Monarch is again the centre of speculation about its future amid reports that it is in talks to offload its short-haul business to restart more profitable long-haul flying.

Sky News has reported that the scheduled leisure carrier has brought in KPMG to work on options and tipped and easyJet as potential partners or acquirers amid a vicious price war in Europe.

Reports pointed out that the latest speculation about the carrier comes as it is in the process of renewing its Atol licence with the UK regulator the CAA.

However, Travel Weekly understands no repeat of last year’s dramatic delayed renewal is expected this year after the £165 million restructuring secured 12 months ago with owners Greybull Capital.

That saw flight-only taken out of Atol protection so this year’s renewal is for a much smaller proportion of Monarch’s seats representing only around 5% of its revenues.

In a statement a spokesman for Monarch said: “In recent months we have undertaken, and continue to undertake, a comprehensive review of Monarch designed to determine its optimal future shape, size and strategy.

“We are having regular discussions on a number of options with potential strategic partners and we will announce any material developments, if and when they happen.”

Monarch became a fully schedule airline and pulled out of long-haul after the firm was saved from collapse by Greybull in 2014 when it claimed it would be debt-free within three years.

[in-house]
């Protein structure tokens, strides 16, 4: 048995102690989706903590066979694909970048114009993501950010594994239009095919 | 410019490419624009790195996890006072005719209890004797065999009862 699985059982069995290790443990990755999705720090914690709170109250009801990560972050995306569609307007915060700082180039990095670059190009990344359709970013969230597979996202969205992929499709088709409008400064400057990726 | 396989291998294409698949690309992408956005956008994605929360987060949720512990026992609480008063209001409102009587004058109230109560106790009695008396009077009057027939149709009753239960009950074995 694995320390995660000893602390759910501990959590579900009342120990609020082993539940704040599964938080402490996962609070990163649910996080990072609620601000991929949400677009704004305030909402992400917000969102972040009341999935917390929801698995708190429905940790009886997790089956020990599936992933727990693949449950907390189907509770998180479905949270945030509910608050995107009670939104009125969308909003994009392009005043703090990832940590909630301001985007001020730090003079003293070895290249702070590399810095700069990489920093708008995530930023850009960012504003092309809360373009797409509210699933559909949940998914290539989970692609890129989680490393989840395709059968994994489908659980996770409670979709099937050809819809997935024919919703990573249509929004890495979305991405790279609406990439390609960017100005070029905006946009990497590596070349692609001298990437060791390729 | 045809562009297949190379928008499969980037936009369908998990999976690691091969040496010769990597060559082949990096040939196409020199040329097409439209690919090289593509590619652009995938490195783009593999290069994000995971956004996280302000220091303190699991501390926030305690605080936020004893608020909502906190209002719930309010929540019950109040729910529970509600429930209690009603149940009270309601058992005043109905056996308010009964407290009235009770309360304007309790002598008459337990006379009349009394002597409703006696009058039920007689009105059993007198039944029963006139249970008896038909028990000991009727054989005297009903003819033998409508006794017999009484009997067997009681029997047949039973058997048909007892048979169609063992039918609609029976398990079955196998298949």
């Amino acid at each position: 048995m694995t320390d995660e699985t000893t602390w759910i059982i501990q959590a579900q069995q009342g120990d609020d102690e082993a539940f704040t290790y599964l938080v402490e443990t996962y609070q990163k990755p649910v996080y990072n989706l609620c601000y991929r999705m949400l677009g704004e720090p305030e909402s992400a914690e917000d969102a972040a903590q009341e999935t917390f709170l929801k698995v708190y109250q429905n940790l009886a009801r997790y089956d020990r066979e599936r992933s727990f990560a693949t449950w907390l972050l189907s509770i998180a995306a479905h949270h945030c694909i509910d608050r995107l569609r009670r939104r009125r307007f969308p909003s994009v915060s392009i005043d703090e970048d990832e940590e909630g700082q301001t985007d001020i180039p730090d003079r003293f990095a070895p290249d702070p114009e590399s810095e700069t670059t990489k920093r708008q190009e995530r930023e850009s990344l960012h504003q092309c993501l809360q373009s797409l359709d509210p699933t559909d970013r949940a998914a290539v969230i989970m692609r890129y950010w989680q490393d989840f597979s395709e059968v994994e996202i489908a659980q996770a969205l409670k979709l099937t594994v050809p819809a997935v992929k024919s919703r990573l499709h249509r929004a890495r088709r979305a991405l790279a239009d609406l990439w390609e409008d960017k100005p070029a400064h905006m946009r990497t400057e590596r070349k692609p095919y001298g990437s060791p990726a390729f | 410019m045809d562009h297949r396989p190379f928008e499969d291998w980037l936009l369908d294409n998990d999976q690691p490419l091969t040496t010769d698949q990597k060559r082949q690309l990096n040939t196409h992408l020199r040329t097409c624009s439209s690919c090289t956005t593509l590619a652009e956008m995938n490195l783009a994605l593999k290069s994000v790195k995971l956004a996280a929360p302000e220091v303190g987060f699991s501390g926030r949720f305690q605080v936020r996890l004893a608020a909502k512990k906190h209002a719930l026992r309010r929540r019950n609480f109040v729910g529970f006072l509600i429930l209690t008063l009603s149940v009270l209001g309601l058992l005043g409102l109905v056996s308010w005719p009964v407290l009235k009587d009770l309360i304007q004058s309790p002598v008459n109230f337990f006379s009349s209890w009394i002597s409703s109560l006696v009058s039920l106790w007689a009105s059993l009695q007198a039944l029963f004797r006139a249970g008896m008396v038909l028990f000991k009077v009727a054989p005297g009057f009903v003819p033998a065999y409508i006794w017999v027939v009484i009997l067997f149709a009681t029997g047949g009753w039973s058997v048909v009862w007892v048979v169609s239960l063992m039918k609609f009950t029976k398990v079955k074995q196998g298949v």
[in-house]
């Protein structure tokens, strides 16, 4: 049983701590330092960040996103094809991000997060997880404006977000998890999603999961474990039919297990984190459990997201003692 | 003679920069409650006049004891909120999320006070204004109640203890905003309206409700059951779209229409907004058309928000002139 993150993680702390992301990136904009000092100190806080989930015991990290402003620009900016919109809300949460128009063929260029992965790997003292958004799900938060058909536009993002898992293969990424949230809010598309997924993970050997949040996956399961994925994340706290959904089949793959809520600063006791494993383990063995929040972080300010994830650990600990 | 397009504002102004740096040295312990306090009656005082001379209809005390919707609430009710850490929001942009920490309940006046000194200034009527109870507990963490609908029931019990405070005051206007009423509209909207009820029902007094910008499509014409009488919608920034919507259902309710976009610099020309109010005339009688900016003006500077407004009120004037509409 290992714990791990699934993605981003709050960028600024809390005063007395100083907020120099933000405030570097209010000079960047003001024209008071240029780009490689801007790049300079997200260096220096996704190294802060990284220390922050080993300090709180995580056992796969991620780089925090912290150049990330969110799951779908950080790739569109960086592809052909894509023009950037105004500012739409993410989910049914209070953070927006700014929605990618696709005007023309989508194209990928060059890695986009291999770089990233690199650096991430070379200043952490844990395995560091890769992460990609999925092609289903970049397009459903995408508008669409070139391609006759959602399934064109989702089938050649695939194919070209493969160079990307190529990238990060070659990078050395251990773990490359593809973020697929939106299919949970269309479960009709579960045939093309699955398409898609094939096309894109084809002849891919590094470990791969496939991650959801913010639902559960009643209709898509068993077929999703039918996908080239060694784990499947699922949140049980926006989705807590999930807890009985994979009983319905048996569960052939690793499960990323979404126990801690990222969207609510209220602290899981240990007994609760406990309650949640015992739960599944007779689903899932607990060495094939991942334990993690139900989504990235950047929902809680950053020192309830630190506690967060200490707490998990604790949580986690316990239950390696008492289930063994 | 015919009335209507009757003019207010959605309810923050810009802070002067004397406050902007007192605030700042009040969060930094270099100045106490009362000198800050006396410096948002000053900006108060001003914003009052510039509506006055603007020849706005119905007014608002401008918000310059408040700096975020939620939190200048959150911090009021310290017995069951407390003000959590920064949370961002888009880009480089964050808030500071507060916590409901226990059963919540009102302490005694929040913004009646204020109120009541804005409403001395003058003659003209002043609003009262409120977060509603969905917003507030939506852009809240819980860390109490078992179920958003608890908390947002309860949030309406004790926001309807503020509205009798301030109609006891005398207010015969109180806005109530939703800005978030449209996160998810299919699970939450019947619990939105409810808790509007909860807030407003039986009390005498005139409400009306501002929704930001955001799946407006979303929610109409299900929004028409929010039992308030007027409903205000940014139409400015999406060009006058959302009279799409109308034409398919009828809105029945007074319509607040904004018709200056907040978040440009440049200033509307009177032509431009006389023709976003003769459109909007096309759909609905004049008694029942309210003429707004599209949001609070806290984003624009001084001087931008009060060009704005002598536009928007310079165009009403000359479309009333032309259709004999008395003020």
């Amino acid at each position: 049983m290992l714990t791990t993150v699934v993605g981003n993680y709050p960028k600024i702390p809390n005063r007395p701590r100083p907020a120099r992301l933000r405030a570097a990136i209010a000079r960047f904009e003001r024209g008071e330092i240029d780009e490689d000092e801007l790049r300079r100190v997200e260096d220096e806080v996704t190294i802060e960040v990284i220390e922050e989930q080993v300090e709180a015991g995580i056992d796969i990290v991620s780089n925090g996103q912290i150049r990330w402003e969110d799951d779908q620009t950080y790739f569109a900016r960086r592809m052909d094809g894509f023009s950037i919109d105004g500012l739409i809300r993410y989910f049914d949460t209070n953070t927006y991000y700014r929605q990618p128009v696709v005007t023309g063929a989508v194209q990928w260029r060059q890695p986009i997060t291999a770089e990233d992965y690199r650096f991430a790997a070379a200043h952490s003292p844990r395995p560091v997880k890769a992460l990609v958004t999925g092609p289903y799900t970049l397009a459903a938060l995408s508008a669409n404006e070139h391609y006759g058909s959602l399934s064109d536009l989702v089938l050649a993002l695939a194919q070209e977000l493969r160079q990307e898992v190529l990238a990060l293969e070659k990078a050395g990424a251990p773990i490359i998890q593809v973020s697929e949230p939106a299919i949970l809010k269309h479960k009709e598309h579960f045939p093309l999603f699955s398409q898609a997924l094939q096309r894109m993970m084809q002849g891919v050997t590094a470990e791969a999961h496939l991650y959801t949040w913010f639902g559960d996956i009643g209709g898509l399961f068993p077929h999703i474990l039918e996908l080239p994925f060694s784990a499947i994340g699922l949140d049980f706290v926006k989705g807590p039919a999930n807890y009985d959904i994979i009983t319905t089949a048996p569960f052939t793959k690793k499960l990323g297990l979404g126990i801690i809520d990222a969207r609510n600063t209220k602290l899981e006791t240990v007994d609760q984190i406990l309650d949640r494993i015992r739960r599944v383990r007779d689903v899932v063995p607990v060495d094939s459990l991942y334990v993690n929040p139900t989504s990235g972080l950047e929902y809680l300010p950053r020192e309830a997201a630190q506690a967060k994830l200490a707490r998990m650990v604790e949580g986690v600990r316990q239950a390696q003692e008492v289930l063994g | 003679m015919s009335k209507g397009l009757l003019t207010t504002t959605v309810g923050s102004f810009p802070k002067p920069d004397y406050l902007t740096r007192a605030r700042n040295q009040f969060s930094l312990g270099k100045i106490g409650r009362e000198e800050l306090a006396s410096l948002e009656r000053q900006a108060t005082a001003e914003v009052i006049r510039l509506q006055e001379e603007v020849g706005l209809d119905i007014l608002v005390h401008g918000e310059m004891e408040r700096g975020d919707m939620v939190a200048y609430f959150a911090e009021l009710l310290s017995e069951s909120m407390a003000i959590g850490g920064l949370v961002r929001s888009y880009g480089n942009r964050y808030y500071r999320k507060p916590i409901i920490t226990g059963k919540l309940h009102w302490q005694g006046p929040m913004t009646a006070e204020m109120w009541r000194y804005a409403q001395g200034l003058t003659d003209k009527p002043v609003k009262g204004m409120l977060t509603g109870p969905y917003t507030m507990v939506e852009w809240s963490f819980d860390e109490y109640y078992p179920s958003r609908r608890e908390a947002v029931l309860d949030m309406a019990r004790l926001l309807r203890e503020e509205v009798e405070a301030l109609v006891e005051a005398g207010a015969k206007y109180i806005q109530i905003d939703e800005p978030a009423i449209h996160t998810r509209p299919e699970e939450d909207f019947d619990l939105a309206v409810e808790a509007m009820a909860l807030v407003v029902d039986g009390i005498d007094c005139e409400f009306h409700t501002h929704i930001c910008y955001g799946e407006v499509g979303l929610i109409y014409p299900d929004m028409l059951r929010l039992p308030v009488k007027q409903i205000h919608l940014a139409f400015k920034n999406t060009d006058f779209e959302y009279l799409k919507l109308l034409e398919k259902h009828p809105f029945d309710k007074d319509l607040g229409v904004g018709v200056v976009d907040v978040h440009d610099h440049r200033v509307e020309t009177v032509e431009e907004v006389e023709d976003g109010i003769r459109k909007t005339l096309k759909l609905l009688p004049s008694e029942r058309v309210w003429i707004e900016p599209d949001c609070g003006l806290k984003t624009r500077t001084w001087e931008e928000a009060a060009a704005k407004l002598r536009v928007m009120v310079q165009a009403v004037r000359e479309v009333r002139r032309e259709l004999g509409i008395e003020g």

The change of ownership followed two multi-million pound bailouts funded by the original family owners, the Swiss-based Mantegazzas, in 2009 and 2011.

In 2011 the carrier confirmed a long-rumoured cancellation of an order for six of Boeing’s next-generation point-to-point long-haul aircraft, the 787 Dreamliner.

In August Monarch chief executive Andrew Swaffield attributed a £291 million statutory loss in 2015/16 as down to one-off costs of “onerous” aircraft leasing agreement the airline was writing off.

Describing the lease agreements as “the last legacy of the old Monarch”, Swaffield told Travel Weekly: “We’ve pulled all the costs [of leases for the current fleet] into one set of accounts for 2016. Our accountants said ‘you shouldn’t be showing that in your future accounts’. It’s a big number, but it’s not a trading number.”

The airline will take delivery of the first of a new fleet of Boeing 737 Max aircraft next March, having ordered 45 of the aircraft, and will phase out its existing fleet over three years. Swaffield added: “Monarch’s business will be so much more profitable with the new aircraft. There is a £100 million benefit for us on the bottom line.”

Monarch is expected to carry six million customers this year and employs 2,500 people in the UK.


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